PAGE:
What is a Unique Selling Proposition? 5 Examples of USPs in Sales

If you want your business to succeed, especially in a competitive industry, you need to position your solution to stand out.

That's where a unique selling proposition (USP) comes in.

Being unique helps your brand stand out while giving you an advantage. Craft the wrong USP, however, and blend in with everyone else.

In this post, you'll discover a unique selling proposition, why it's important for sales, five fantastic examples of a USP, and how to craft a strong, unique selling proposition for your small business.

What is a Unique Selling Proposition?

A unique selling proposition is a concise statement that describes who your product or service is for and how it is different from others on the market.

USPs are often used in advertising and marketing campaigns to give potential customers a reason to choose your business over competitors.

For example, if you're selling a new type of toothbrush specifically designed to reach difficult-to-clean areas of the mouth, your USP might be "The most effective way to clean your entire mouth."

If you're selling a new running shoe designed for long-distance runners, your USP might be "The lightest and most comfortable running shoe that can go the distance."

USPs help differentiate your business in your marketing efforts, but it is crucial to ensure they are unique. Otherwise, they will blend in with all the other marketing messages consumers see daily.

Instead, focus on what makes your business special and use that to create a USP that will grab attention and generate interest.

Why is a Unique Selling Proposition Important in Sales?

In any sales situation, it is important to articulate what sets your product or service apart from the competition. This unique selling proposition differentiates you in the marketplace and allows you to charge a premium price.

It also enables your sales team to be more confident in their pitch.

While many factors go into creating a successful USP, the most important include communicating what your product/service does and deeply understanding your target audience.

Perhaps the most challenging part of creating a USP is distilling it into one simple, clear statement that your target customer can easily understand.

However, if you can do so, you will be well on your way to closing more sales and creating a successful business.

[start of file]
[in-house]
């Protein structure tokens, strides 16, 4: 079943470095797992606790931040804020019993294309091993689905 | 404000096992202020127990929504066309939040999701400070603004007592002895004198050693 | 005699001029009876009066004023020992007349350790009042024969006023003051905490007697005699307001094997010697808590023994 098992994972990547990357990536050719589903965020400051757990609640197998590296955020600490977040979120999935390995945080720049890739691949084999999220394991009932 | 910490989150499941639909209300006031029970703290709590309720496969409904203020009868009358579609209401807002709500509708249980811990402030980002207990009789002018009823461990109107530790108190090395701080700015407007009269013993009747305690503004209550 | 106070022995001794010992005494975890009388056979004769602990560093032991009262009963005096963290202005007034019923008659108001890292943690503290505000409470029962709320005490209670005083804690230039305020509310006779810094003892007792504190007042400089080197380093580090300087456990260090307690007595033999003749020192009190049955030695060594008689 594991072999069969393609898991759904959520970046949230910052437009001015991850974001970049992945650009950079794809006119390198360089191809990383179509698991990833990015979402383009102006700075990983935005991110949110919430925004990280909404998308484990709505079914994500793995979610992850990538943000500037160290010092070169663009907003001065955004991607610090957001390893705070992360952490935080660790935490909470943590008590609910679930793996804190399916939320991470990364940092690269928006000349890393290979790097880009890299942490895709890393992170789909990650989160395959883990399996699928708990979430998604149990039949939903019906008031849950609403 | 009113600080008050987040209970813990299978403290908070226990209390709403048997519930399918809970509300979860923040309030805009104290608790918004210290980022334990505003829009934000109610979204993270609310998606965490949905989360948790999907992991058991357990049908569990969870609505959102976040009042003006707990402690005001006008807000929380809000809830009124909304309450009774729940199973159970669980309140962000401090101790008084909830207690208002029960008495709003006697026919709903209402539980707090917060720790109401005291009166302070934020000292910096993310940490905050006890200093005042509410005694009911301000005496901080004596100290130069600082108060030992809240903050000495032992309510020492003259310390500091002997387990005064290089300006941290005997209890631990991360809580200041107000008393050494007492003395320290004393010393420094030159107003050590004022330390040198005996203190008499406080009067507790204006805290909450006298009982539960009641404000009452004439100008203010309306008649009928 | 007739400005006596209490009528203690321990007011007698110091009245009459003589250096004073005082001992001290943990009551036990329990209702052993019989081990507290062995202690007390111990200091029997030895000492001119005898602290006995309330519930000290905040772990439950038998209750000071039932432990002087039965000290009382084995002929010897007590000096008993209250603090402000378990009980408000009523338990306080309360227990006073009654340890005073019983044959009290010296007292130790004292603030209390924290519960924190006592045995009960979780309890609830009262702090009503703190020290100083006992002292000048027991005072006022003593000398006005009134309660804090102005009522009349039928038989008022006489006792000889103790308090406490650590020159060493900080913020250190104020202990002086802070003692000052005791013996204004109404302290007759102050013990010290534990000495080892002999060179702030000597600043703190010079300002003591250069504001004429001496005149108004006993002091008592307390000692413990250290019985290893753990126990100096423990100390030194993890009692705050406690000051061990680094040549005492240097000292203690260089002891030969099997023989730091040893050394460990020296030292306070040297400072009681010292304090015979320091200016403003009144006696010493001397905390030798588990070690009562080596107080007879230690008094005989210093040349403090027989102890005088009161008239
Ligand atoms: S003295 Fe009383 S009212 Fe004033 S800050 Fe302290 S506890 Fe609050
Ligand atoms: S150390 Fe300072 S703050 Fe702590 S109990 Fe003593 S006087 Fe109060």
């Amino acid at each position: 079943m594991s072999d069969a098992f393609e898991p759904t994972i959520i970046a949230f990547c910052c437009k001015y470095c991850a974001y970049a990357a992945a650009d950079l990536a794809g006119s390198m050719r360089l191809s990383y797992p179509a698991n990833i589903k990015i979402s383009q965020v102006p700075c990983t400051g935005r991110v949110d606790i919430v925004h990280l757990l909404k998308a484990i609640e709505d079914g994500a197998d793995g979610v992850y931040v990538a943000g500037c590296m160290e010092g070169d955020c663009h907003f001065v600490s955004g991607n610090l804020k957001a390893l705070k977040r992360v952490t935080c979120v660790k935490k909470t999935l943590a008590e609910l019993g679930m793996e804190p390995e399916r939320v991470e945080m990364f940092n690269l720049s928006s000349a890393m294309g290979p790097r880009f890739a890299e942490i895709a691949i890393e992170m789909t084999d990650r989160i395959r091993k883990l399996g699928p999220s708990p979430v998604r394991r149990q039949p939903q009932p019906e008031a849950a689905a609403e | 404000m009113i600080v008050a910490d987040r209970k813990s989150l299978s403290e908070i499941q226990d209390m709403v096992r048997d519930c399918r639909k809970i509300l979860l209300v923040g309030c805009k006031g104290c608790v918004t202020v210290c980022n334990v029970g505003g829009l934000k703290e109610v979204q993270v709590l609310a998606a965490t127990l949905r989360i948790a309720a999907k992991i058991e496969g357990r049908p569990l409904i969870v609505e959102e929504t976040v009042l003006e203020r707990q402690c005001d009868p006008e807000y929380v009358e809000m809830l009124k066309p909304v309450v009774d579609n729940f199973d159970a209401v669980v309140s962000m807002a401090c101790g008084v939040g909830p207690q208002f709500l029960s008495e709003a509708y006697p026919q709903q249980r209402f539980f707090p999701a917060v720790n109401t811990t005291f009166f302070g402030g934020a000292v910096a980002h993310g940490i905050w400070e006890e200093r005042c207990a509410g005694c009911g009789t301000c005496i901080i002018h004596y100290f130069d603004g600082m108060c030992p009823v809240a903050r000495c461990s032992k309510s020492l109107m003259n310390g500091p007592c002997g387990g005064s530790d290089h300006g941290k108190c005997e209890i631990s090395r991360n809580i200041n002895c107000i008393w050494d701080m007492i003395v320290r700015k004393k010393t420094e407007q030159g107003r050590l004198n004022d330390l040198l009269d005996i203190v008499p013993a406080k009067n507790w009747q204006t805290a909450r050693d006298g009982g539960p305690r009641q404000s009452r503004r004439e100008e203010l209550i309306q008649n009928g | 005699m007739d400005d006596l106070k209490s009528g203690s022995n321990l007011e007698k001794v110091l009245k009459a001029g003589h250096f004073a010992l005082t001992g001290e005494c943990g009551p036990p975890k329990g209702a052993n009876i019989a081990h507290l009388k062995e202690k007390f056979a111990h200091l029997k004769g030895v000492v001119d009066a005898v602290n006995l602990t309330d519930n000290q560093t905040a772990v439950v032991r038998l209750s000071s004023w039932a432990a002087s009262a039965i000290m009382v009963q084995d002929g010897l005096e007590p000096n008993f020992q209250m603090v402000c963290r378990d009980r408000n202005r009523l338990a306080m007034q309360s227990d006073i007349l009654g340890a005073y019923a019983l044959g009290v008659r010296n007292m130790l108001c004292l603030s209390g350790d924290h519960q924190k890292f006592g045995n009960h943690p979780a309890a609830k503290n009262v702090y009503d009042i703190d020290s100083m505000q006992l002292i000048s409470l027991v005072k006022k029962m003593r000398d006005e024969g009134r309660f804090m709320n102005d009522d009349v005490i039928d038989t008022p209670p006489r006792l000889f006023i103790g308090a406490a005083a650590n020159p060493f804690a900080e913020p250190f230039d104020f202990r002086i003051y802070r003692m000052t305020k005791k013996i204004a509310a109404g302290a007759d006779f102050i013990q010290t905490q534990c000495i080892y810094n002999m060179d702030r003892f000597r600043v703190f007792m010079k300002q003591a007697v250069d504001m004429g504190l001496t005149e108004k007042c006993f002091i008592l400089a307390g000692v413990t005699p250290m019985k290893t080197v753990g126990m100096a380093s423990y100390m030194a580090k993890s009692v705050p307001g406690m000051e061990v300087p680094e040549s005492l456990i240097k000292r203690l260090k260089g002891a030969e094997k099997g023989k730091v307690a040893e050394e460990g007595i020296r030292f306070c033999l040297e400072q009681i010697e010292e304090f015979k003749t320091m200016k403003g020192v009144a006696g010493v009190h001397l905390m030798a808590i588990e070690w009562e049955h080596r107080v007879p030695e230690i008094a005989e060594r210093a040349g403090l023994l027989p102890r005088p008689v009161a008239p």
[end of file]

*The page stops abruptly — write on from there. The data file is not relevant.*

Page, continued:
Key Components of an Effective Unique Selling Proposition

An effective, unique selling proposition must capture the attention of your target market and convince them that your product or service is the best solution to their problem.

To do this, it must be clear, concise, and compelling. It should be easy for your target market to understand and remember. Most importantly, your company’s USP should be unique to your business.

There are many ways to develop a compelling USP, but all successful USPs share three key components: clarity, conciseness, and uniqueness.

Clarity is essential when developing your USP. Your target market should be able to understand your USP quickly and easily, so avoid using technical jargon or difficult-to-understand terms.

Conciseness is also essential. Your USP should be short and to the point. It should fit on a business card or in a Tweet.

Finally, your USP must be unique. It should distinguish your business from your competitors and clarify why customers should choose you over them.

5 Great Examples of Unique Selling Propositions

Below are 5 fantastic examples of how businesses have used a USP as a differentiator within their traditional and digital marketing strategy.


Perhaps one of the most well-known unique selling propositions is Domino's, "fresh, hot pizza delivered to your door in 30 minutes or less -- or it's free."

It is clear, concise, and to the point. It tells customers exactly what they can expect and want from Domino's -- fresh, hot pizza delivered quickly.

In 1989, Domino's had to discontinue this USP as they had a rising number of delivery drivers in car accidents that resulted in death.

While it was a great offer and a unique selling point, it resulted in reckless driving to uphold the offer. Which meant they needed to make a change to their business model.


Shopify is a leading e-commerce business whose USP is "We help reduce the barriers to business ownership to make commerce better for everyone."

Shopify USP

Before Shopify, starting an online store was complicated and required a lot of technical know-how. Shopify's USP is that they make it easy and affordable for anyone to start an online store, regardless of their technical skills.

This USP has helped them to become one of the most popular eCommerce platforms.

Dr. Squatch

Dr. Squatch's USP is "high-performance personal care products in manly scents with only the finest ingredients Mother Nature has to offer."

They clearly define who their target customer is as well as the main benefit of their products.

dr squatch USP

They offer high-quality cleaning soaps, shampoos, deodorants, etc., to men made of natural ingredients.

Under Armor

Under Armor's USP is "Performance solutions you never knew you needed and can't imagine living without."

Under Armor is a retailer that specializes in sports apparel, footwear, and accessories.

under amour USP

Branding and having a unique selling proposition are especially important in the clothing industry, as it can be challenging to differentiate yourself.

Under Armor's USP cleverly states that its products are unique and provide an experience you won't be able to find anywhere else.


Slack's USP is "From Fortune 100 companies to corner markets, millions of people worldwide use Slack to connect their teams, unify their systems, and drive their business forward."

Slack USP example

This is a fantastic, unique selling point. Unifying systems having easy-to-use communication channels between different people and departments in a business is extremely valuable.

Their fast growth shows this is a selling proposition many business owners are happy to involve themselves with.

They also clearly state that Slack is designed for large corporations to entrepreneurs with small startups and teams.

How to Create a Unique Selling Proposition for Your Business

Now that you've seen some examples of great USPs, let's look at how you can create a unique selling proposition for your business.